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All articles published in the April 2015 issue.
Publish Date ‐ 1 April 2015
In the concluding part of an article based on his 2015 James Sutherland History Lecture, Alan Hayward continues the story of steel bridge building in Britain. Part 2 covers the period from the 1970s to the present day and looks at moveable, suspension and cable-stayed bridges.
Sean Brady concludes the story of the Brooklyn Bridge, detailing how Emily Roebling
defied the odds to see the project through to completion.
The fourth part of our series from insurance broker Griffiths & Armour looks at site inspections and the potential liability attached to these.
During the design process, it is important to be aware of the possibility of vandalism and its potential consequences. This article gives an overview of the types of incident that need to be considered.
Strut-and-tie modelling is a simple method of modelling complex stress patterns in
reinforced concrete as triangulated models. It is based on the same truss analogy as the design for shear in Eurocode 2 and can be applied to many elements. It is particularly useful where normal beam theory does not apply, i.e. where plane sections do not remain plane, e.g. in deep beams, corbels and pile caps. EC2 provides information about the use of strut-and-tie modelling and this article is an introduction for engineers who want to take advantage of this useful analysis method.
Cantilever stone staircases have been used in all sorts of buildings for more than 350 years.
Unfortunately, when surveying buildings we can be so intent on getting from floor
to floor that we forget to look at the stairs on the way. Like all structures, stairs need regular inspection and maintenance; without which, collapses can ultimately occur.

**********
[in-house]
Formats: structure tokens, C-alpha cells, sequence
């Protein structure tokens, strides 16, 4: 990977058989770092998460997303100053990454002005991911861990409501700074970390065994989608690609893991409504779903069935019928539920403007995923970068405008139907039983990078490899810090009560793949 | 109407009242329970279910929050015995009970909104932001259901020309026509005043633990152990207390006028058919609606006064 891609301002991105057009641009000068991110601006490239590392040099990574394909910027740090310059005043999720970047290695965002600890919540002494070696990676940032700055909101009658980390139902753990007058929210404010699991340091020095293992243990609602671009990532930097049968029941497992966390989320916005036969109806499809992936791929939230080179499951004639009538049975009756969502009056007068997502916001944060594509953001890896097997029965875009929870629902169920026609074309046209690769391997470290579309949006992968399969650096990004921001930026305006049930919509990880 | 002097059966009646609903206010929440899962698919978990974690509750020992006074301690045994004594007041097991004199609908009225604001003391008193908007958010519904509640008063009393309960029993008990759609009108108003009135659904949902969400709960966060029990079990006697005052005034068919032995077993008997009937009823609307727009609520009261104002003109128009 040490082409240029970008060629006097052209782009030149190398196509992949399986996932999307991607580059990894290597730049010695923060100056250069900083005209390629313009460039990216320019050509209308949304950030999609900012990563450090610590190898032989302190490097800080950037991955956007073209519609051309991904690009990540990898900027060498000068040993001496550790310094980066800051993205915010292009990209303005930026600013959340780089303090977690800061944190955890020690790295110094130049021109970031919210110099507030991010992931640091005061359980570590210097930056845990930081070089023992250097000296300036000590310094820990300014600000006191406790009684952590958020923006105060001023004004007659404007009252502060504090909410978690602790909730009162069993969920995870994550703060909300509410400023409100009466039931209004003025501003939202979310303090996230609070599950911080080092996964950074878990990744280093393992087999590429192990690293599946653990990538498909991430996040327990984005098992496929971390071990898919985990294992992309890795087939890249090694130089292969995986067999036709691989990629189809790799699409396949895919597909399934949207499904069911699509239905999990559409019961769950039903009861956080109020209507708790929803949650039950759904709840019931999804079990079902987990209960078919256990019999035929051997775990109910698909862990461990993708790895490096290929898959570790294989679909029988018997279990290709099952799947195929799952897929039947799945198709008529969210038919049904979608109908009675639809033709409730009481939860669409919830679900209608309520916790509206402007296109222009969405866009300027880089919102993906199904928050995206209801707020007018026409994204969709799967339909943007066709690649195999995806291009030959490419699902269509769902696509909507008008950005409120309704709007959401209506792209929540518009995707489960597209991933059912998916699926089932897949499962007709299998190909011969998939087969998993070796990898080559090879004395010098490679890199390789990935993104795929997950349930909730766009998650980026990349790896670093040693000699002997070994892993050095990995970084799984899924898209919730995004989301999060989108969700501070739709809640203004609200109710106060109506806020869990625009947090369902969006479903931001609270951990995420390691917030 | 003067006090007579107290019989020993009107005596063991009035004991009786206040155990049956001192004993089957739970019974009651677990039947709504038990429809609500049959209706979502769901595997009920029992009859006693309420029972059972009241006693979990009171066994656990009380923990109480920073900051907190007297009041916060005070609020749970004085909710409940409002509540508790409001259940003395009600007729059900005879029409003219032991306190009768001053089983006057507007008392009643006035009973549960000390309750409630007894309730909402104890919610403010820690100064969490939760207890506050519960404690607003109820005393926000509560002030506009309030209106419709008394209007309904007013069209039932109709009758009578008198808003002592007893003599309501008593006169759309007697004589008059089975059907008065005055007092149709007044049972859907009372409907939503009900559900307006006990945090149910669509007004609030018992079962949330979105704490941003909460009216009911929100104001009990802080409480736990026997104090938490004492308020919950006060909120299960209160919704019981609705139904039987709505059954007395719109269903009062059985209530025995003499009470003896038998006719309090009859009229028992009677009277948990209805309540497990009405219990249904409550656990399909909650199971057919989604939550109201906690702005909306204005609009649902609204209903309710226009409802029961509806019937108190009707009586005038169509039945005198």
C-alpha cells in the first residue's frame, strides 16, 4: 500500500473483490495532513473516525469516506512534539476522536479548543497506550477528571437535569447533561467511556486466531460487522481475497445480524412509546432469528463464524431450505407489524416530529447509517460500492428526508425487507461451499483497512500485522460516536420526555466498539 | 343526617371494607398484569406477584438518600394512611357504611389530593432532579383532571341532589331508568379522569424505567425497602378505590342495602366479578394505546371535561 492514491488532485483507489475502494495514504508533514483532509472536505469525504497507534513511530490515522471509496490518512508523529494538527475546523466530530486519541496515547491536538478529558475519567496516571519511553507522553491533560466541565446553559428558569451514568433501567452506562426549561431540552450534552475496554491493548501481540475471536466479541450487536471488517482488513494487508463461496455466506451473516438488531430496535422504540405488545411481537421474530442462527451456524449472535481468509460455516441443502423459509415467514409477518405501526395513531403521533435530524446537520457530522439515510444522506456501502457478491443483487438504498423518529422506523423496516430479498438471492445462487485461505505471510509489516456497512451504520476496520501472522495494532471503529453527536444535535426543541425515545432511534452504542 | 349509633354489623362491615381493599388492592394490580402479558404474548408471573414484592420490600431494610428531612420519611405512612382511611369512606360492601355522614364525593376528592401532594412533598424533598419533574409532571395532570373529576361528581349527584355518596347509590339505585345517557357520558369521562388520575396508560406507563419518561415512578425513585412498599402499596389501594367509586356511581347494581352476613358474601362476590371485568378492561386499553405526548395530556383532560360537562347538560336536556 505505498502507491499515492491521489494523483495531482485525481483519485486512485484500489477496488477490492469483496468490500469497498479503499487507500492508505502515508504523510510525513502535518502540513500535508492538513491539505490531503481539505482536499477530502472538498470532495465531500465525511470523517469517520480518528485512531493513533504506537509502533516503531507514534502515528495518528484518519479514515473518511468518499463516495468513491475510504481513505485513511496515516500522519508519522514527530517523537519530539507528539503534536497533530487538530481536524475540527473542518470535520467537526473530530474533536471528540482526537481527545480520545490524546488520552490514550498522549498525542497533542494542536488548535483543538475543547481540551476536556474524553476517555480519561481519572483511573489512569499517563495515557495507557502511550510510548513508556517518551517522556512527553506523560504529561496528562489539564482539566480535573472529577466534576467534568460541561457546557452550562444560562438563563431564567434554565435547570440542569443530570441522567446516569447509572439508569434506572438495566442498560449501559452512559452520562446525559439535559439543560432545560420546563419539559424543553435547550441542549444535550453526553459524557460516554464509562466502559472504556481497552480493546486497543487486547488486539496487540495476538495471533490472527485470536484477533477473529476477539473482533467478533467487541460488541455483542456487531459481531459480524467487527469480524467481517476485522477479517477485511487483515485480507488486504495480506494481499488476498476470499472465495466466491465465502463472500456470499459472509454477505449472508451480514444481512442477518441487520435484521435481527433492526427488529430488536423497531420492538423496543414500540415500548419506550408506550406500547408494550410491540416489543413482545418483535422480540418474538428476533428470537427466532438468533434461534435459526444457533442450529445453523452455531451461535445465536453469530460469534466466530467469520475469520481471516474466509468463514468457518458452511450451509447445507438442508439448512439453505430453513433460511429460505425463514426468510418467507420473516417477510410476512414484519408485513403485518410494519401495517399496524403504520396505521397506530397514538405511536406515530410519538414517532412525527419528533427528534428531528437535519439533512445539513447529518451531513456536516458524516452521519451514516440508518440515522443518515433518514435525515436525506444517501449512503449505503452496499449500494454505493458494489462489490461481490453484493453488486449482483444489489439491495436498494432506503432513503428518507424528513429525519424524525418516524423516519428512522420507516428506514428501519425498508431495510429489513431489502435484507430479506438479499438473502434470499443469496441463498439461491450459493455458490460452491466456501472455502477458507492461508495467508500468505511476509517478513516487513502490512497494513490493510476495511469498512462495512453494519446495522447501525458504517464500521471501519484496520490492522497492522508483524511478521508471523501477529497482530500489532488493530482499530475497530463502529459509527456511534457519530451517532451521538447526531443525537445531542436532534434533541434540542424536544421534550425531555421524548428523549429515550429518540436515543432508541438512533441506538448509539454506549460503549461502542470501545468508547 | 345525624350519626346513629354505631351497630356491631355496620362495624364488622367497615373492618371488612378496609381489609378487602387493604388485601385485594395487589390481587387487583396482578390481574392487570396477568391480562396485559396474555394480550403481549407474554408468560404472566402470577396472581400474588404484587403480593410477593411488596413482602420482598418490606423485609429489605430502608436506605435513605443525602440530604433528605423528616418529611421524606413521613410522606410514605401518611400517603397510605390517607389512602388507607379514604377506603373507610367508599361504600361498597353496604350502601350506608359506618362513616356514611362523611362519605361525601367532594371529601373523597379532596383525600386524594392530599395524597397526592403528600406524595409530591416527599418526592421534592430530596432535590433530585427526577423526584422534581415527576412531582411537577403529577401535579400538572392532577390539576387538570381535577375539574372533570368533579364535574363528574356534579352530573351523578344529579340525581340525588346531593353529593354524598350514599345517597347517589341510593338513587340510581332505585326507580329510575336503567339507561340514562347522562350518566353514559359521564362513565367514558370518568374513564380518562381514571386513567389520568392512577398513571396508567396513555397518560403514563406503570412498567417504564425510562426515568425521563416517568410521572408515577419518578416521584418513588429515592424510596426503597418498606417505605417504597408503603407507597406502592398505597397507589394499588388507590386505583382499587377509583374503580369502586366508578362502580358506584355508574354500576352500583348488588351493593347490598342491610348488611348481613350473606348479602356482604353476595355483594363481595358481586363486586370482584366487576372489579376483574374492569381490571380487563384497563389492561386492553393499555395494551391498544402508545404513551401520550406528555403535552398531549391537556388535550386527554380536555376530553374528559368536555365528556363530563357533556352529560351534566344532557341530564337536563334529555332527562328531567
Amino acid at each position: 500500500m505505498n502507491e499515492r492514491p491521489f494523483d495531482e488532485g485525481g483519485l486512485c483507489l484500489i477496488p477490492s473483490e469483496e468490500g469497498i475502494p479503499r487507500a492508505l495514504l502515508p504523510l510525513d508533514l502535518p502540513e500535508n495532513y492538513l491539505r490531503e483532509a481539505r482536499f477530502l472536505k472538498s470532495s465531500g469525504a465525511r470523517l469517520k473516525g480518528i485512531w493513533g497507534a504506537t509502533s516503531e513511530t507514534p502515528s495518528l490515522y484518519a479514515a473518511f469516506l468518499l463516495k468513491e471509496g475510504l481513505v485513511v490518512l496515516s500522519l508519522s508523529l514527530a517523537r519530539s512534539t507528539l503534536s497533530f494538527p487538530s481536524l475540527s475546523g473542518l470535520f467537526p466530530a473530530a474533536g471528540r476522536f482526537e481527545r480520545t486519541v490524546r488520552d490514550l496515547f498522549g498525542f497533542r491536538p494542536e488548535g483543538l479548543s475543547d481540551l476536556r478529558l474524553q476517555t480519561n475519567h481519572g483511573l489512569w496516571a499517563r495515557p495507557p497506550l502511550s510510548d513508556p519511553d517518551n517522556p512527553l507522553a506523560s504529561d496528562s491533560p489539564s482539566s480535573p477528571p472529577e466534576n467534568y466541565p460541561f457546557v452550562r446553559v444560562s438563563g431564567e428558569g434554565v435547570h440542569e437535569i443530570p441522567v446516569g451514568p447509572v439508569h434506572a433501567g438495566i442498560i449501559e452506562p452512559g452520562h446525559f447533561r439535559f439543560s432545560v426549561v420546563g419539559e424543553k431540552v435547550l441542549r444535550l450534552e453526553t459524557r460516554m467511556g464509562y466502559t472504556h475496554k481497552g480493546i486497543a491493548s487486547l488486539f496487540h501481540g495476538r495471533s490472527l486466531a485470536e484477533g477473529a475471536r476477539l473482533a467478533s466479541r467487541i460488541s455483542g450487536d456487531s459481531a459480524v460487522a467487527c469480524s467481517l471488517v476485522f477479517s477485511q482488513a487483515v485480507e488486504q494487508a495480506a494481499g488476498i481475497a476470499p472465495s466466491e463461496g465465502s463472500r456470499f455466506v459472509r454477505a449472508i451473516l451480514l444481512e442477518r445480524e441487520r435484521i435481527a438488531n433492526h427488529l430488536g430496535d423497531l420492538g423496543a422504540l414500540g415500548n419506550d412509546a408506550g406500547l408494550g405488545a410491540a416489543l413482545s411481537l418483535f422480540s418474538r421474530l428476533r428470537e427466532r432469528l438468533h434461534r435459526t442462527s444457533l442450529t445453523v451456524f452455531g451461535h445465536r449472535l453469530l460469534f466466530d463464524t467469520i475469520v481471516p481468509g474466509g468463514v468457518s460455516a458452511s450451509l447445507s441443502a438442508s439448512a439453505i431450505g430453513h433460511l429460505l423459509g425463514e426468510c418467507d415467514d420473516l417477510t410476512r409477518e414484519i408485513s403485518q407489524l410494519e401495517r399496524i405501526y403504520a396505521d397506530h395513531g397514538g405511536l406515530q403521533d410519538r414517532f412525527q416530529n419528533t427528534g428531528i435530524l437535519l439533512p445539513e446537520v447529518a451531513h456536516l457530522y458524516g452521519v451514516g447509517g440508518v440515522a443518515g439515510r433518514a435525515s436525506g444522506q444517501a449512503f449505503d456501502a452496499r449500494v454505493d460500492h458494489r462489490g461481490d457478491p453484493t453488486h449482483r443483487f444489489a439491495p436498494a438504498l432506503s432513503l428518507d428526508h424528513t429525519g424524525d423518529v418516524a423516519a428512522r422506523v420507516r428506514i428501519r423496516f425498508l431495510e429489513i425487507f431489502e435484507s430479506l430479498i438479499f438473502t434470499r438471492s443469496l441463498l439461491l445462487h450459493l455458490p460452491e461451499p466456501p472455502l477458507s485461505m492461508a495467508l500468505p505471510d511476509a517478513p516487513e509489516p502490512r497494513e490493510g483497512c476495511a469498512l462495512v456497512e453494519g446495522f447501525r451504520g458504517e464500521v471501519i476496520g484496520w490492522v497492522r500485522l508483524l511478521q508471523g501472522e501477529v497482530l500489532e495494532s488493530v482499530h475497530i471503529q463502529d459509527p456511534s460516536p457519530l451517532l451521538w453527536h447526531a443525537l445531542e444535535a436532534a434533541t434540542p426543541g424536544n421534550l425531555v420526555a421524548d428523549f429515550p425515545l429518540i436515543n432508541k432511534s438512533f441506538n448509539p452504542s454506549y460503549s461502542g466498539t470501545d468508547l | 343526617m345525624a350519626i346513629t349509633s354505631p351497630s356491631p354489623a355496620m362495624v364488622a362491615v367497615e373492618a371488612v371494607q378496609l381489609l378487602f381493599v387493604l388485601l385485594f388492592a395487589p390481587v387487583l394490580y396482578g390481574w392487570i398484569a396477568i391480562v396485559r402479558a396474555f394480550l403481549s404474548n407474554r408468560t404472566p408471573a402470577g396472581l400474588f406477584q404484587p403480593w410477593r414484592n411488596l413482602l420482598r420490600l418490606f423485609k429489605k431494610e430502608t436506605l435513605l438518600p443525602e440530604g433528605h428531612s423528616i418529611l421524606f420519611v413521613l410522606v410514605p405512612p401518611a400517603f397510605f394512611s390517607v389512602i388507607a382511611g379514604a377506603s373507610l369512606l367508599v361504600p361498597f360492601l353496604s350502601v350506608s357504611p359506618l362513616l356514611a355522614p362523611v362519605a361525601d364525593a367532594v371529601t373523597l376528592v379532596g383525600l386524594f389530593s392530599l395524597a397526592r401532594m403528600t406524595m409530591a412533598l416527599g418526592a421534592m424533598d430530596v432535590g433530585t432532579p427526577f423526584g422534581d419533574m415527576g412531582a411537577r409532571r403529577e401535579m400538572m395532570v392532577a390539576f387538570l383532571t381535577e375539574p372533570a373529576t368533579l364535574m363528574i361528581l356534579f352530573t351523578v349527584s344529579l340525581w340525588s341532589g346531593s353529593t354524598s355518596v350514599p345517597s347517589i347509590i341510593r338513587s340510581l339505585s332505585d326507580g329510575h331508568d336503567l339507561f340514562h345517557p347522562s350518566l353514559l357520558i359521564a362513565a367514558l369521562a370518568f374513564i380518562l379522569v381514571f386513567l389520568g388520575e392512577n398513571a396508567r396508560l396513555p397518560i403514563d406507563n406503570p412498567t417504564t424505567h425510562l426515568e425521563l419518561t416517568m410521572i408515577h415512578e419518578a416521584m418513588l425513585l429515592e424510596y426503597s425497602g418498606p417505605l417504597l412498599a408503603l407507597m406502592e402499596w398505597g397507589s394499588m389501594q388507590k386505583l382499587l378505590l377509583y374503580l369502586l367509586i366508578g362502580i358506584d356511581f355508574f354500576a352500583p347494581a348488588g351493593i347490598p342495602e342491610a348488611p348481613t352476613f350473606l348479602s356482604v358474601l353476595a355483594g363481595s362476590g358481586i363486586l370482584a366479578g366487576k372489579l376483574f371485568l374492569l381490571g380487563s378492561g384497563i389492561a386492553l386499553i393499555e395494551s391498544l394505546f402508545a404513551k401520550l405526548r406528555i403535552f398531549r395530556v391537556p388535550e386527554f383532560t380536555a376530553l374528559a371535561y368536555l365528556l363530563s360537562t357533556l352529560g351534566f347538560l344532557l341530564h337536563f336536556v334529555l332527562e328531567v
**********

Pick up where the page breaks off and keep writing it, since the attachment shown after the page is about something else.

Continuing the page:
Synopses of the latest papers accepted for publication in the Institution's new research journal, Structures. Access to Structures is free to all during 2015. From 2016, Institution members will continue to receive free access as one of their membership benefits. The journal is available online at: www.elsevier.com/locate/structures
Kamran Moazami is the designer of the “greatest building in the world” – The Shard – but he also runs WSP’s UK structures division. He talks to Jackie Whitelaw about the power of a global community and how great buildings are good business.
In response to a Viewpoint published in the February issue, Brian Clancy challenges the
idea that structural engineers should not undertake surveys and inspections of buildings.
Ian Firth is unimpressed by a book that appears to offer little that is new to its intended audience and questions the real-world experience of the author.
Students and graduate engineers will find this book a useful resource to help them understand structural mechanics and solve design problems using hand calculations, says Nick Eckford.